It is generally accepted that real estate is a key element of wealth creation. As a factor of production, real estate generates passive income for its owner in the way of rents, royalties (for property that contains mineral resources) and capital gains from sales of the property to another purchaser at a higher price.
In a way, learning how to invest in real estate is like selecting a piece of chocolate from a box of chocolates. There are dozens (if not hundreds) of different ways to make money as a real estate investor, and it’s up to you to choose the niche you want to get into.Learning how to successfully invest in real estate is about choosing one niche and becoming a master of it.
This article is going to open up that box of chocolates for you to sample and let you see some of the most common niches you can get into when investing in real estate. Here are some strategies you can apply to build a real estate portfolio that will make you rich within a reasonable amount of time.
- Choose the type of real estate you prefer and understand the risks
The following list includes the most common property types that you are likely to deal with as a real estate investor.
- Raw Land: Raw land is nothing more than basic earth. Land on its own can be improved to add value, and it can be leased or rented to create cash flow. Land can also be subdivided and sold for profit. Some investors choose to buy raw land with hopes (or plans) that someday the land will become much more valuable due to external developments like the construction of an expressway or from a development being built nearby.
- Detached/Semi Detached/Terrace Houses: These buildings usually house single or multiple families (usually less than 5 in Nigeria). These homes are relatively easy to rent, easy to sell, and easy to finance. That said, in many areas, the rents derived from these homes won’t be sufficient to provide positive cash flow to offset the cost of construction. In such situations, it is better to invest in multiple family homes which provide much better cash flow as economies of scale may arise.
- Small Apartments: These properties often provide significant cash flow for the investor who can deal with the more management-intense nature of the properties. However they are significantly harder to finance and manage than the single family units. The value of these properties are based on the income they bring in. This creates a huge opportunity for adding value by increasing rent, decreasing expenses, and managing effectively. These properties are a great place to utilize property managers who manage and perform maintenance in exchange for a management fee.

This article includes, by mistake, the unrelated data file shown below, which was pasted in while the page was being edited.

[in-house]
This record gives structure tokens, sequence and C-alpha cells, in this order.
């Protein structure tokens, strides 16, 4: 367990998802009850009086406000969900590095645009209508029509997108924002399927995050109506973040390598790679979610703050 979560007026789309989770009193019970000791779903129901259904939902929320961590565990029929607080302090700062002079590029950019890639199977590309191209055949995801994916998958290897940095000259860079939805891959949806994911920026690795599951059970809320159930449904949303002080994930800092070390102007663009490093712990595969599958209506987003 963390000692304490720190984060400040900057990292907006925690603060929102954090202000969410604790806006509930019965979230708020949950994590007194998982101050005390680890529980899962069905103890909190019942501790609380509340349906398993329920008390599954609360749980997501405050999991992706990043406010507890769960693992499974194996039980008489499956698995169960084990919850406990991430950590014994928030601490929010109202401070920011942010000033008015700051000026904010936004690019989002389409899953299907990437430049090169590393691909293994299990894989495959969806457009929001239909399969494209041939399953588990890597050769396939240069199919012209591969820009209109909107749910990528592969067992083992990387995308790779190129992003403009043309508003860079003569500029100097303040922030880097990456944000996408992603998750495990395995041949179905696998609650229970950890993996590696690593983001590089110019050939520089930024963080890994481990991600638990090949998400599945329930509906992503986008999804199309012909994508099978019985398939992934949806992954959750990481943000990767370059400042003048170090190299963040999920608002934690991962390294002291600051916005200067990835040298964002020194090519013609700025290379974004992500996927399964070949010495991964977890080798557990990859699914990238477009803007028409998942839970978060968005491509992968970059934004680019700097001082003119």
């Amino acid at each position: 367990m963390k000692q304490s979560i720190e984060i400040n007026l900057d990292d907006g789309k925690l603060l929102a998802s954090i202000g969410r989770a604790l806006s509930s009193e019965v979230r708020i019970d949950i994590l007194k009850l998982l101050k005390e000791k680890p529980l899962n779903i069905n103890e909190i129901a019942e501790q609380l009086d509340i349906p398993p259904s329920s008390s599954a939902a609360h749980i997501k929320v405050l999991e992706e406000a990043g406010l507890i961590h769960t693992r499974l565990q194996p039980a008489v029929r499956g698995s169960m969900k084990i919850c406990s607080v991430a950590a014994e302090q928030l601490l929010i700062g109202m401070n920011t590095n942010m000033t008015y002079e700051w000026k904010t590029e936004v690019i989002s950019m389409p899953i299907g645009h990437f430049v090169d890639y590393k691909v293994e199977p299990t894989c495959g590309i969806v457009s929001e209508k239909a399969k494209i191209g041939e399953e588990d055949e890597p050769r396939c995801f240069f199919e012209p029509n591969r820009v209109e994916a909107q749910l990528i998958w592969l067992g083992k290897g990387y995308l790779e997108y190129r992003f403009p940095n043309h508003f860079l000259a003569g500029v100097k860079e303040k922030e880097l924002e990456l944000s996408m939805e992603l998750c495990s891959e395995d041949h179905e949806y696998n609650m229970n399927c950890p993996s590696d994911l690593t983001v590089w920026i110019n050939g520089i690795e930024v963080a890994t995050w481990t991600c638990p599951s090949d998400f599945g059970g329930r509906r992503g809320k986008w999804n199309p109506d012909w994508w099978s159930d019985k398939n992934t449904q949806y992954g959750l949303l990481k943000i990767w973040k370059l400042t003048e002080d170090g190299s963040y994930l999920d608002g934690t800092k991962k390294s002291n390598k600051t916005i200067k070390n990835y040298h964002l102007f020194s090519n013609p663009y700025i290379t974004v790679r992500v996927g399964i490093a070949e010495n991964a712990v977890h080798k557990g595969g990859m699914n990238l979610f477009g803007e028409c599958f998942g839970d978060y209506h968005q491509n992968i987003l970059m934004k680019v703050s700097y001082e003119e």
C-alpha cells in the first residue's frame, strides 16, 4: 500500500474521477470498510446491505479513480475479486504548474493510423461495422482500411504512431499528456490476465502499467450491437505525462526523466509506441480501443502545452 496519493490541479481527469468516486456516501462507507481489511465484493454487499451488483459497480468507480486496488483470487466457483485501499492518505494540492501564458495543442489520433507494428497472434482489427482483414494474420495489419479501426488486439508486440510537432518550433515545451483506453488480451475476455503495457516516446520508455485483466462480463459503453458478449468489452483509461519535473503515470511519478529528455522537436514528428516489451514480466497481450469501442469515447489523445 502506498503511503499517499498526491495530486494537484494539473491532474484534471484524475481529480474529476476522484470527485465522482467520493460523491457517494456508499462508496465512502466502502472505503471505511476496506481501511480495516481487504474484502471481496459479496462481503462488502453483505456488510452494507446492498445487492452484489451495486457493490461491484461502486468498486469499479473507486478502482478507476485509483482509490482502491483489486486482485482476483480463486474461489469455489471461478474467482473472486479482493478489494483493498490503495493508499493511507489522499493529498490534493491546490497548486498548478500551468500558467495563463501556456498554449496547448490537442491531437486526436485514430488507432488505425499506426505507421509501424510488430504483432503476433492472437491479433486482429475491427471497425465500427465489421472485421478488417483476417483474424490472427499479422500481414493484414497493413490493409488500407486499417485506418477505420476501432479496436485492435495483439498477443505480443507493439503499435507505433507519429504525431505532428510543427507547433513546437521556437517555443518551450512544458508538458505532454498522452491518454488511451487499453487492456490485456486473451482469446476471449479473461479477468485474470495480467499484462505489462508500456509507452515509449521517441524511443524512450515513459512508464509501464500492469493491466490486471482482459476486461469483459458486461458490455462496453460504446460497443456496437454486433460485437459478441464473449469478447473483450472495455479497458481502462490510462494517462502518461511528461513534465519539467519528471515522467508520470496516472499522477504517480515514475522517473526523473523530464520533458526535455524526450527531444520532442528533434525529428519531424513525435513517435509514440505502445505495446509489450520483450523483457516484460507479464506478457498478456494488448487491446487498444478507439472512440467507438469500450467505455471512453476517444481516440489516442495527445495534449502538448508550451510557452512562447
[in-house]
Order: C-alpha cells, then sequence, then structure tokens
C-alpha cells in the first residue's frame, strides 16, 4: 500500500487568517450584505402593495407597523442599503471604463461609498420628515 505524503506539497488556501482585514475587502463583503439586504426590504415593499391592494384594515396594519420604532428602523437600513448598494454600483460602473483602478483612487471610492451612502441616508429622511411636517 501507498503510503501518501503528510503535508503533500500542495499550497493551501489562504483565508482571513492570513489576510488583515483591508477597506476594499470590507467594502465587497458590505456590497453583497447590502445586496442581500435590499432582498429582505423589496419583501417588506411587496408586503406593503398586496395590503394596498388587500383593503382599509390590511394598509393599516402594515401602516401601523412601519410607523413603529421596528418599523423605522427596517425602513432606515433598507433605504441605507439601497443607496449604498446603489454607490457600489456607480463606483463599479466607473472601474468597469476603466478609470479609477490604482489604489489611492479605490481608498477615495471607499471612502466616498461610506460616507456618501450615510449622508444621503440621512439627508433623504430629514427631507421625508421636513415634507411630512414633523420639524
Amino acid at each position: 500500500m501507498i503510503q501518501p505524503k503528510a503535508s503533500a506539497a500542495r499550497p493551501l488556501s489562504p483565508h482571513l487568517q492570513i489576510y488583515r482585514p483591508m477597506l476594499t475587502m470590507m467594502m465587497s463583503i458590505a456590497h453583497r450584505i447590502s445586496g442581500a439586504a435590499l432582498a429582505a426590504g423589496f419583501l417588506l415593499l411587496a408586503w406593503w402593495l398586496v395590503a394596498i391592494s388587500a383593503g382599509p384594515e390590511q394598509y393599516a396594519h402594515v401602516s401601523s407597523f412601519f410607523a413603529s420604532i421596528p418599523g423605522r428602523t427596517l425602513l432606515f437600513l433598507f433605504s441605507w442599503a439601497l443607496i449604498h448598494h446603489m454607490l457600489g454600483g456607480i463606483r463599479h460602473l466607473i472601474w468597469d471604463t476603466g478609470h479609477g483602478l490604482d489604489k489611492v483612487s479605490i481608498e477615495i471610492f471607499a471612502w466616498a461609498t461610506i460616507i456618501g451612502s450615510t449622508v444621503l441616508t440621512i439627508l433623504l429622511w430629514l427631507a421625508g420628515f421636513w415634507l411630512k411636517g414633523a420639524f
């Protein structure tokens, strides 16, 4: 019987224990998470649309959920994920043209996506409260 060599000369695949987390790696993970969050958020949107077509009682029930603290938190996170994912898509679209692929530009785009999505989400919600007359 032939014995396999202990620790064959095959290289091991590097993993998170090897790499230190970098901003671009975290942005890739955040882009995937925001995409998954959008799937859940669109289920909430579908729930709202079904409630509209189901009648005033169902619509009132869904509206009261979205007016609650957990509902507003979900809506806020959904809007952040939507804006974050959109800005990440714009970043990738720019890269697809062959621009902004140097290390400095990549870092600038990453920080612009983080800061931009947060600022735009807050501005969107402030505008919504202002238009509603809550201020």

- Commercial Property: Commercial investments can vary dramatically in size, style, and purpose, but ultimately involve a property that is leased to a business. Some commercial investors rent buildings to small local businesses, while others rent large spaces to supermarkets or big box megastores. While commercial properties often provide good cash flow and consistent payments, they also may carry with them much longer holding periods during times of vacancies; commercial property can often sit empty for many months or years. Unless you are starting from a very solid financial position, investing in commercial real estate is not recommended for beginners.
- Real Estate Investment Trusts: a REIT is to a real estate property as a mutual fund is to a stock. A large number of individuals pool their funds together, forming a REIT, and allow the REIT to purchase large real estate investments, such as shopping malls, large apartment complexes, skyscrapers, or bulk amounts of single family homes. The REIT then distributes profits to individual investors. This is one of the most hands-off approach to investing in Real Estate, but do not expect the returns found in hands-on investing. You can buy shares in a REIT via your stock account, and they often have a relatively high dividend payment.